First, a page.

Source: New Zealand Transport Agency
To help protect the endangered Westland petrel/tāiko, Waka Kotahi NZ Transport Agency is trialling turning off highway lighting at night on a short section of State Highway 6 through Punakaiki this summer.
“Streetlights from Waikori Road in the south to Bullock Creek Road on the north side of Punakaiki will be turned off on Sunday, 8 November 2020 and turned back on in the New Year,” says Colin Hey, Senior Network Manager for Waka Kotahi.
Motorists are advised to take extra care on the road at night during this time with cautionary signage being installed on either side of the 3.4 km section of highway affected.
Waka Kotahi has been advised by local people that many residents use torches when walking at night currently, which everyone should do this summer at night in Punakaiki. The footpath is getting a full upgrade next year as part of a new cycling shared path installation.
“This is a great initiative to support the breeding season for these endangered seabirds which are an iconic part of our coastline,” says Buller District Mayor Jamie Cleine. “Many residents choose to live in and around Punakaiki because of its significant biodiversity and I am sure they will support any initiatives to help protect this. I also recommend following the advice of Waka Kotahi to carry a torch while out walking at night.”
Over the 3.4 km stretch of highway, 15 street lights will be turned off.
The Westland petrel/tāiko fledglings or chicks nest in burrows and can become disoriented from bright lights under their flight paths causing them to crash land, a phenomena known as fallout.
“The breeding colony is just south of Punakaiki and the breeding season is now underway, with petrel fledglings beginning to fly from early November,” says Mr Hey.
He says not lighting this short stretch of state highway over the peak of summer will be the first trial of this type in New Zealand.
During the breeding season, from April to December, the adults regularly fly in and out but only during the night. Similarly, the fledglings are active on land only at night but take only one flight out to sea and return for the first time after five to seven years.
Bruce Stuart-Menteath who chairs the Westland Petrel Conservation Trust and has worked for many years helping relaunch disoriented birds and protect their habitat, says the lighting switch-off for the petrel flying months is fantastic news.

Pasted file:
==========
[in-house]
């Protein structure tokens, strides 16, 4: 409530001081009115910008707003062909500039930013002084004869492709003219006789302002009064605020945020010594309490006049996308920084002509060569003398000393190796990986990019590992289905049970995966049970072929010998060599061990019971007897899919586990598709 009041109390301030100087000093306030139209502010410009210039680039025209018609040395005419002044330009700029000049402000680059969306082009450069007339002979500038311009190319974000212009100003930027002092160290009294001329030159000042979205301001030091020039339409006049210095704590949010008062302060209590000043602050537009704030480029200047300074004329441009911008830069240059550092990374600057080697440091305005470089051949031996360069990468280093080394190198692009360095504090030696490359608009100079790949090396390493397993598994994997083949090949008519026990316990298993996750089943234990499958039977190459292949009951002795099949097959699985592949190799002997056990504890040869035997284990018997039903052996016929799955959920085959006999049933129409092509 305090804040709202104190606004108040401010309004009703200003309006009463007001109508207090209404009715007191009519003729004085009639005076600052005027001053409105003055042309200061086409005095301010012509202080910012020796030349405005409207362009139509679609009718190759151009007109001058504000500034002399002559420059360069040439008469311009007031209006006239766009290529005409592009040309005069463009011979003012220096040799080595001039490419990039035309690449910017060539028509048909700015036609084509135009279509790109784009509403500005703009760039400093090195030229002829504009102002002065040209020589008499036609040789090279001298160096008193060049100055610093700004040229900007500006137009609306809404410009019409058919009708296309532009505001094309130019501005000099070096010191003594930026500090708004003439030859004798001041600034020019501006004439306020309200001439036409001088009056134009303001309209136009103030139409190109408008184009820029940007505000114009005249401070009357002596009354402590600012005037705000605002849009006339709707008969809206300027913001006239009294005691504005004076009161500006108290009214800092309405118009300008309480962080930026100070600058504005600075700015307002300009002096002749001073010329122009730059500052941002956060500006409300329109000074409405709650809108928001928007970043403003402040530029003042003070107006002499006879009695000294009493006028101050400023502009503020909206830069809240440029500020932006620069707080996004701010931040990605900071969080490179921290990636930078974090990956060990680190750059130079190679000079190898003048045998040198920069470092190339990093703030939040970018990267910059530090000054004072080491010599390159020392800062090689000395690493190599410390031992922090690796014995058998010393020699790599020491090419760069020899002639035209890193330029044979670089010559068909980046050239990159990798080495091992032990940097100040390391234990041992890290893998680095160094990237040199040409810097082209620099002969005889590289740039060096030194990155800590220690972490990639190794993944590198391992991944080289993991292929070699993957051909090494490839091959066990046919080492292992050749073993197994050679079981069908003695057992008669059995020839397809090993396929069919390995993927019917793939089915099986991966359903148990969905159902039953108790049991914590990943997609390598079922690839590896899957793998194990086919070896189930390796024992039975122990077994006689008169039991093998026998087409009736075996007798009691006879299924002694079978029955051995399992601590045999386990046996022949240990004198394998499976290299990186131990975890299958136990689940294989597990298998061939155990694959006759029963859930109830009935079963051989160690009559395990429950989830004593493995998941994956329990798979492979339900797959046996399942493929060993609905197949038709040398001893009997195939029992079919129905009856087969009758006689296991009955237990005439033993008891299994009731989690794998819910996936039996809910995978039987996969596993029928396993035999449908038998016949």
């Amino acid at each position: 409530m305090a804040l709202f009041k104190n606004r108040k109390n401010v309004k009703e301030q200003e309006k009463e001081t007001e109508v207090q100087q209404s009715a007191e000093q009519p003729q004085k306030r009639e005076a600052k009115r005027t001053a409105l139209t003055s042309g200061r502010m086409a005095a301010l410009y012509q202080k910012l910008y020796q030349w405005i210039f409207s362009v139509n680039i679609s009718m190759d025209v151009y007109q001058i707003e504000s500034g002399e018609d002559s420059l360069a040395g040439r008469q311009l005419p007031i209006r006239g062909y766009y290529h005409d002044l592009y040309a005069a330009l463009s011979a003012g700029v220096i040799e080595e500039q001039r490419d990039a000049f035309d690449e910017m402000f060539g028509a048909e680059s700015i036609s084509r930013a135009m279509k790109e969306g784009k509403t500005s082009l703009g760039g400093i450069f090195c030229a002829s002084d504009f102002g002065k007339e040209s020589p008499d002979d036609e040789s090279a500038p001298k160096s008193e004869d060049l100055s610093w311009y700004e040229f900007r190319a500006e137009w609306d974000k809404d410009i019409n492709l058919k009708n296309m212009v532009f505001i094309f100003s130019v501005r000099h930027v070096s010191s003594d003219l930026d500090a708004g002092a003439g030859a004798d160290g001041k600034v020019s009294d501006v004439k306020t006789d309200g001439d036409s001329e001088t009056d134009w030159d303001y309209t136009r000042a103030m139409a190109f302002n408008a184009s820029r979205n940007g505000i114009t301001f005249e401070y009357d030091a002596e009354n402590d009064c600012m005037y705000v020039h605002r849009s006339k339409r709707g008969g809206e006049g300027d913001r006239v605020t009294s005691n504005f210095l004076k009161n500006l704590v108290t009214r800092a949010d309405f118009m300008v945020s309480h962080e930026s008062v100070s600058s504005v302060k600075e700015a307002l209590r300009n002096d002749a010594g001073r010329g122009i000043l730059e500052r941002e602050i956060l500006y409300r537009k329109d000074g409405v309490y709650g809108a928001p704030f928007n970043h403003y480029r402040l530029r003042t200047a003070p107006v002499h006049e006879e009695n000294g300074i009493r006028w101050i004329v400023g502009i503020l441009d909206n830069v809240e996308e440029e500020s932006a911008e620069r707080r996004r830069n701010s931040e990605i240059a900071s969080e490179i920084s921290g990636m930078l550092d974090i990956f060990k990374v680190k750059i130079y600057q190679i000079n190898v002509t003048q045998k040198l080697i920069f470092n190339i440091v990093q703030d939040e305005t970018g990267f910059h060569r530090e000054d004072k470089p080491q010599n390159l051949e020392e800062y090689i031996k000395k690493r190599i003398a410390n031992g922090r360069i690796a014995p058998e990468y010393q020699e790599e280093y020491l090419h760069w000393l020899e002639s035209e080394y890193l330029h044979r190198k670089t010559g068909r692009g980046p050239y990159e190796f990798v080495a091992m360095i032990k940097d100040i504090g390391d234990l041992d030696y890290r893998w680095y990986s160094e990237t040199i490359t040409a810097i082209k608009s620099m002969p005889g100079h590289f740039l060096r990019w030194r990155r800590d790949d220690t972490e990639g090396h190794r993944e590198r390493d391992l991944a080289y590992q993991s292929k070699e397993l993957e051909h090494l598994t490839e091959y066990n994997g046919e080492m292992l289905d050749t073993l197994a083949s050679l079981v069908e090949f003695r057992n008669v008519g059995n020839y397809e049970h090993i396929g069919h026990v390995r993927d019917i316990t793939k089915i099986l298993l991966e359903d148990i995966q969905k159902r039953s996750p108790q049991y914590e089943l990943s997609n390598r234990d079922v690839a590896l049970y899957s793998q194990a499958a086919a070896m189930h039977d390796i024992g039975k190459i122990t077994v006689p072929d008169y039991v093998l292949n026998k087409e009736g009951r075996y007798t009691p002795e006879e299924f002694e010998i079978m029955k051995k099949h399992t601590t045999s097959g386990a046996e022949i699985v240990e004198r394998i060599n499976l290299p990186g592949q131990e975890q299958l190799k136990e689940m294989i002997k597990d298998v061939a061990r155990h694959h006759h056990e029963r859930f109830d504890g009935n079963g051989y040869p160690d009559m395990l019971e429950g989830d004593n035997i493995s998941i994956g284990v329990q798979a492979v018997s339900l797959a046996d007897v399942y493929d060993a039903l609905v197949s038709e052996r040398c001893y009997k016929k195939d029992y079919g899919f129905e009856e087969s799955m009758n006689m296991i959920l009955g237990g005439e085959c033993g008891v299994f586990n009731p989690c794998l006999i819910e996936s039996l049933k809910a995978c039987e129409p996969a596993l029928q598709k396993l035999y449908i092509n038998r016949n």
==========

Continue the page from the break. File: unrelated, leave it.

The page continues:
“There could not be a better outcome for the petrels. Waka Kotahi should be commended for its efforts to protect the Westland petrel. By doing so it joins a trend around the world to protect wildlife from the effects of excessive artificial light.”
He says that streetlights have been the cause of petrel “fallout” around Punakaiki ever since they were installed along the coastline many years ago. Even though some fledglings are rescued and relaunched, many have died from their crash-landing injuries, or by vehicles hitting them. They can also die from starvation if they do not find a suitable launch site.
Last year Waka Kotahi replaced six streetlights in the Punakaiki village which had badly corroded steel poles and were at risk of blowing down. LED fittings were used on the replacement poles, as is standard practice for all streetlight replacements based on energy efficiency.
“Following the installation, concerns were raised by the Westland Petrel Conservation Trust,” says Mr Hey. “They pointed out that research shows that artificial lighting, and particularly LED lighting, may accentuate the difficulties for the petrels and the fledglings, and may cause more ‘fallout’ or disorientation than the original high-pressure sodium lights.
“We began investigating possible solutions to protect the young birds including changing the bulbs and fitting hoods to the new LED lights. To date no suitable, proven solution with existing street-lights has been found.”
Longer-term, Waka Kotahi will be investigating low-level lighting as part of the SH6 Punakaiki shared path, part of the Dolomite Point Redevelopment Project.
“In our discussions with the Westland Petrel Conservation Trust, we have been made very aware that these young birds are easily dazed by bright lights and may crash land on the highway where they are easy prey for predators or can be hit by vehicles. They are black so blend into the road at night. Typically the petrels – adults and fledglings – are unable take off from level ground so need a raised launch site to get airborne again. We want to increase these birds’ chances of survival this breeding season,” says Mr Hey.
The lights will be turned off on Sunday, 8 November and switched back on again 8 January, subject to checking with DOC and the Westland Petrel Conservation Trust that numbers of fledglings taking off has stopped by then.
The Department of Conservation/ Te Papa Atawhai says that today’s breeding population of about 6,200 pairs is a remnant of what would have originally been many hundreds of thousands. With only one breeding colony in the world, the survival of every fledgling to breeding age is needed for the survival of this species, says DOC.
The main threats the Westland petrel/ tāiko continues to face are incidental bycatch in commercial fishing, introduced mammal predators, illegal releases of feral pigs into the breeding colonies and climate change, which alters prey availability and increases the frequency of severe weather events, which has caused the loss of breeding burrows to landslides in recent years.
Apart from the benefits provided to the petrels by the light switch-off, local residents and visitors to the area will also have the opportunity to see the night sky more clearly during this period.
People are also being encouraged to take care as they walk around the village in the hours of darkness, using their torches to avoid any footpath unevenness.
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